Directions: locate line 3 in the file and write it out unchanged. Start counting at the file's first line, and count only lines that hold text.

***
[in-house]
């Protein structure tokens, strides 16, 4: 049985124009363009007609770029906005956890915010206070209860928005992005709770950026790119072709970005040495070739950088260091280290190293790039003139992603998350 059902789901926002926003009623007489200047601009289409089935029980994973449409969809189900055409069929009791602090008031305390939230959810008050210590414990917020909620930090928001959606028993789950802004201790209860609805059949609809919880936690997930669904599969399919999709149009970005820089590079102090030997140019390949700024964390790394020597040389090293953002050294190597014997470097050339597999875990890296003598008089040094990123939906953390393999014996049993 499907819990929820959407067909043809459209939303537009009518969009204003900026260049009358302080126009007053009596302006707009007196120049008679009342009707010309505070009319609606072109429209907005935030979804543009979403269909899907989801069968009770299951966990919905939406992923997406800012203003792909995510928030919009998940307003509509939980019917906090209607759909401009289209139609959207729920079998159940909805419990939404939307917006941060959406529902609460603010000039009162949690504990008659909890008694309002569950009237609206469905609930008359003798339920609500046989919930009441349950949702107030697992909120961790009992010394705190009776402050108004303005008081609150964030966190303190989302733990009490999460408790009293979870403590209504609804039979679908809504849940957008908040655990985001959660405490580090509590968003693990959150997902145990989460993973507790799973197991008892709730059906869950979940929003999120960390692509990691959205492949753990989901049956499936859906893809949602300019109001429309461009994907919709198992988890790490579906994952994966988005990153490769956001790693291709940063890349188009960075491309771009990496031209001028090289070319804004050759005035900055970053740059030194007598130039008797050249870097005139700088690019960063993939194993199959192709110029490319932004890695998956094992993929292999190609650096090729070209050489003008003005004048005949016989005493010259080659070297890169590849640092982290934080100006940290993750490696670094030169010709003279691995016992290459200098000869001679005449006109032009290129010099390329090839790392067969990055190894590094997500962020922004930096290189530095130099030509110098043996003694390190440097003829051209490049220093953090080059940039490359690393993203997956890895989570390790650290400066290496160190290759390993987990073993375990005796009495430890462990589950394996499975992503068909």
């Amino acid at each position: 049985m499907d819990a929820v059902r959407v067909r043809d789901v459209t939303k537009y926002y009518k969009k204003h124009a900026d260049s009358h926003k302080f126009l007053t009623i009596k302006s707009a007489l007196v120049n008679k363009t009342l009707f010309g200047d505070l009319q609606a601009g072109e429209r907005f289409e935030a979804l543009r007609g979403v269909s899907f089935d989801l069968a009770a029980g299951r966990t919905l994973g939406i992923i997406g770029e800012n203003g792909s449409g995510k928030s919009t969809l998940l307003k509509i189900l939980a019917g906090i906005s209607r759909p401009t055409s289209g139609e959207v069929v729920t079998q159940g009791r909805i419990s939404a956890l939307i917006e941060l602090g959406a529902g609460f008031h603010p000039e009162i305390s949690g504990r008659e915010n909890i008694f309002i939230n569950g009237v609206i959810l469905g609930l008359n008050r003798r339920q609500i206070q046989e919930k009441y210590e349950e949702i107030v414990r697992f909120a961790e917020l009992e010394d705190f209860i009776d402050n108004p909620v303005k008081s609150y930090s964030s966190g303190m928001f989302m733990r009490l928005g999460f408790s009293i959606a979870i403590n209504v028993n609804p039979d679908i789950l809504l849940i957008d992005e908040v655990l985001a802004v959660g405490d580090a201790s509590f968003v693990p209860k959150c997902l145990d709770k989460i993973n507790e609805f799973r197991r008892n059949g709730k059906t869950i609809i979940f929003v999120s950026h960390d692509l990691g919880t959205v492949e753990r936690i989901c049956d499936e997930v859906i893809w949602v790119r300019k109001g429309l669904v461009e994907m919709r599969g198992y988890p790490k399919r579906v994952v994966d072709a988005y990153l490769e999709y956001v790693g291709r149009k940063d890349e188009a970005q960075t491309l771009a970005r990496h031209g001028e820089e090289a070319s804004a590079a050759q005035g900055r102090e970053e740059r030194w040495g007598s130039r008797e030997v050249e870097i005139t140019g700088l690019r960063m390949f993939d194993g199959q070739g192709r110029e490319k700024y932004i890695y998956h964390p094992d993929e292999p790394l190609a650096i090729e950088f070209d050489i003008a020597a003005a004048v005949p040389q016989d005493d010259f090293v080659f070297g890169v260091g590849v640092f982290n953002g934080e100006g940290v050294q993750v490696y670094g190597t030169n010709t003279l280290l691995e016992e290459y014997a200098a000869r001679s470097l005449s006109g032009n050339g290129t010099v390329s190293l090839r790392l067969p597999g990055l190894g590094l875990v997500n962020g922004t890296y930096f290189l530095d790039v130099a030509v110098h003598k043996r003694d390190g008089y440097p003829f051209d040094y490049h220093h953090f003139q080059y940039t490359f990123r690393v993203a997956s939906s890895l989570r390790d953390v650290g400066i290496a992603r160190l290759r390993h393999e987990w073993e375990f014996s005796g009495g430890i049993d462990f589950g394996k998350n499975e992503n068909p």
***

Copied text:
């Amino acid at each position: 049985m499907d819990a929820v059902r959407v067909r043809d789901v459209t939303k537009y926002y009518k969009k204003h124009a900026d260049s009358h926003k302080f126009l007053t009623i009596k302006s707009a007489l007196v120049n008679k363009t009342l009707f010309g200047d505070l009319q609606a601009g072109e429209r907005f289409e935030a979804l543009r007609g979403v269909s899907f089935d989801l069968a009770a029980g299951r966990t919905l994973g939406i992923i997406g770029e800012n203003g792909s449409g995510k928030s919009t969809l998940l307003k509509i189900l939980a019917g906090i906005s209607r759909p401009t055409s289209g139609e959207v069929v729920t079998q159940g009791r909805i419990s939404a956890l939307i917006e941060l602090g959406a529902g609460f008031h603010p000039e009162i305390s949690g504990r008659e915010n909890i008694f309002i939230n569950g009237v609206i959810l469905g609930l008359n008050r003798r339920q609500i206070q046989e919930k009441y210590e349950e949702i107030v414990r697992f909120a961790e917020l009992e010394d705190f209860i009776d402050n108004p909620v303005k008081s609150y930090s964030s966190g303190m928001f989302m733990r009490l928005g999460f408790s009293i959606a979870i403590n209504v028993n609804p039979d679908i789950l809504l849940i957008d992005e908040v655990l985001a802004v959660g405490d580090a201790s509590f968003v693990p209860k959150c997902l145990d709770k989460i993973n507790e609805f799973r197991r008892n059949g709730k059906t869950i609809i979940f929003v999120s950026h960390d692509l990691g919880t959205v492949e753990r936690i989901c049956d499936e997930v859906i893809w949602v790119r300019k109001g429309l669904v461009e994907m919709r599969g198992y988890p790490k399919r579906v994952v994966d072709a988005y990153l490769e999709y956001v790693g291709r149009k940063d890349e188009a970005q960075t491309l771009a970005r990496h031209g001028e820089e090289a070319s804004a590079a050759q005035g900055r102090e970053e740059r030194w040495g007598s130039r008797e030997v050249e870097i005139t140019g700088l690019r960063m390949f993939d194993g199959q070739g192709r110029e490319k700024y932004i890695y998956h964390p094992d993929e292999p790394l190609a650096i090729e950088f070209d050489i003008a020597a003005a004048v005949p040389q016989d005493d010259f090293v080659f070297g890169v260091g590849v640092f982290n953002g934080e100006g940290v050294q993750v490696y670094g190597t030169n010709t003279l280290l691995e016992e290459y014997a200098a000869r001679s470097l005449s006109g032009n050339g290129t010099v390329s190293l090839r790392l067969p597999g990055l190894g590094l875990v997500n962020g922004t890296y930096f290189l530095d790039v130099a030509v110098h003598k043996r003694d390190g008089y440097p003829f051209d040094y490049h220093h953090f003139q080059y940039t490359f990123r690393v993203a997956s939906s890895l989570r390790d953390v650290g400066i290496a992603r160190l290759r390993h393999e987990w073993e375990f014996s005796g009495g430890i049993d462990f589950g394996k998350n499975e992503n068909p």